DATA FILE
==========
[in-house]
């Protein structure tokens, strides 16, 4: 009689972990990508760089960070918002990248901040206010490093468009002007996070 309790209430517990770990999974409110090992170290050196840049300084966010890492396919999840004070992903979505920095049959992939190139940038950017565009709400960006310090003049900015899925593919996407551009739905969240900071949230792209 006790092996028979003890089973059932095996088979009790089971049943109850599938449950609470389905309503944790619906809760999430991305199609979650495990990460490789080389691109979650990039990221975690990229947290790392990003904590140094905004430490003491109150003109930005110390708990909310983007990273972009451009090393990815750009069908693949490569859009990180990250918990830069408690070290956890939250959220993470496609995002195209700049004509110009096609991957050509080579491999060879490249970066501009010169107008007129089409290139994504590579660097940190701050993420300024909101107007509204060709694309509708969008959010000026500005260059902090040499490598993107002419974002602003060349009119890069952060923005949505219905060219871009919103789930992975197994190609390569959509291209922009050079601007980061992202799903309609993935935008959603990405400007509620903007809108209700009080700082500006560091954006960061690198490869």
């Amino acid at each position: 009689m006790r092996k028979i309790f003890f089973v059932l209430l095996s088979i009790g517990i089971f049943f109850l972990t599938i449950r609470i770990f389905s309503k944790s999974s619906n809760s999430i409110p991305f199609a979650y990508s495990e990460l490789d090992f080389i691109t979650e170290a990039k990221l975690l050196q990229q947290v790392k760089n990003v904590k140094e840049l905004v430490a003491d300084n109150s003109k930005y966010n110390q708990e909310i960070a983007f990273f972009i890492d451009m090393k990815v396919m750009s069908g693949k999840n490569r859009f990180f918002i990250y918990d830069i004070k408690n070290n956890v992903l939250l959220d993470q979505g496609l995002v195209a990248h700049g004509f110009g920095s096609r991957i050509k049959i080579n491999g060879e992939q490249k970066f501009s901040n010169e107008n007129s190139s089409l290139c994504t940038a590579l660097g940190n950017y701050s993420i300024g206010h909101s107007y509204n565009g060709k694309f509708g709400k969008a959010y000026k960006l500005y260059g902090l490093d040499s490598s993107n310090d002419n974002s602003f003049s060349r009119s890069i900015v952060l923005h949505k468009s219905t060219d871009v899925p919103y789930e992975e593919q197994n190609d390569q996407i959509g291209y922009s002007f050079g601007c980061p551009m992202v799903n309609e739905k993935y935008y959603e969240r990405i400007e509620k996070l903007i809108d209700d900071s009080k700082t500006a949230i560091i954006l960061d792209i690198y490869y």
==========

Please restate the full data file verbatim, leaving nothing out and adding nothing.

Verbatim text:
[in-house]
């Protein structure tokens, strides 16, 4: 009689972990990508760089960070918002990248901040206010490093468009002007996070 309790209430517990770990999974409110090992170290050196840049300084966010890492396919999840004070992903979505920095049959992939190139940038950017565009709400960006310090003049900015899925593919996407551009739905969240900071949230792209 006790092996028979003890089973059932095996088979009790089971049943109850599938449950609470389905309503944790619906809760999430991305199609979650495990990460490789080389691109979650990039990221975690990229947290790392990003904590140094905004430490003491109150003109930005110390708990909310983007990273972009451009090393990815750009069908693949490569859009990180990250918990830069408690070290956890939250959220993470496609995002195209700049004509110009096609991957050509080579491999060879490249970066501009010169107008007129089409290139994504590579660097940190701050993420300024909101107007509204060709694309509708969008959010000026500005260059902090040499490598993107002419974002602003060349009119890069952060923005949505219905060219871009919103789930992975197994190609390569959509291209922009050079601007980061992202799903309609993935935008959603990405400007509620903007809108209700009080700082500006560091954006960061690198490869």
């Amino acid at each position: 009689m006790r092996k028979i309790f003890f089973v059932l209430l095996s088979i009790g517990i089971f049943f109850l972990t599938i449950r609470i770990f389905s309503k944790s999974s619906n809760s999430i409110p991305f199609a979650y990508s495990e990460l490789d090992f080389i691109t979650e170290a990039k990221l975690l050196q990229q947290v790392k760089n990003v904590k140094e840049l905004v430490a003491d300084n109150s003109k930005y966010n110390q708990e909310i960070a983007f990273f972009i890492d451009m090393k990815v396919m750009s069908g693949k999840n490569r859009f990180f918002i990250y918990d830069i004070k408690n070290n956890v992903l939250l959220d993470q979505g496609l995002v195209a990248h700049g004509f110009g920095s096609r991957i050509k049959i080579n491999g060879e992939q490249k970066f501009s901040n010169e107008n007129s190139s089409l290139c994504t940038a590579l660097g940190n950017y701050s993420i300024g206010h909101s107007y509204n565009g060709k694309f509708g709400k969008a959010y000026k960006l500005y260059g902090l490093d040499s490598s993107n310090d002419n974002s602003f003049s060349r009119s890069i900015v952060l923005h949505k468009s219905t060219d871009v899925p919103y789930e992975e593919q197994n190609d390569q996407i959509g291209y922009s002007f050079g601007c980061p551009m992202v799903n309609e739905k993935y935008y959603e969240r990405i400007e509620k996070l903007i809108d209700d900071s009080k700082t500006a949230i560091i954006l960061d792209i690198y490869y």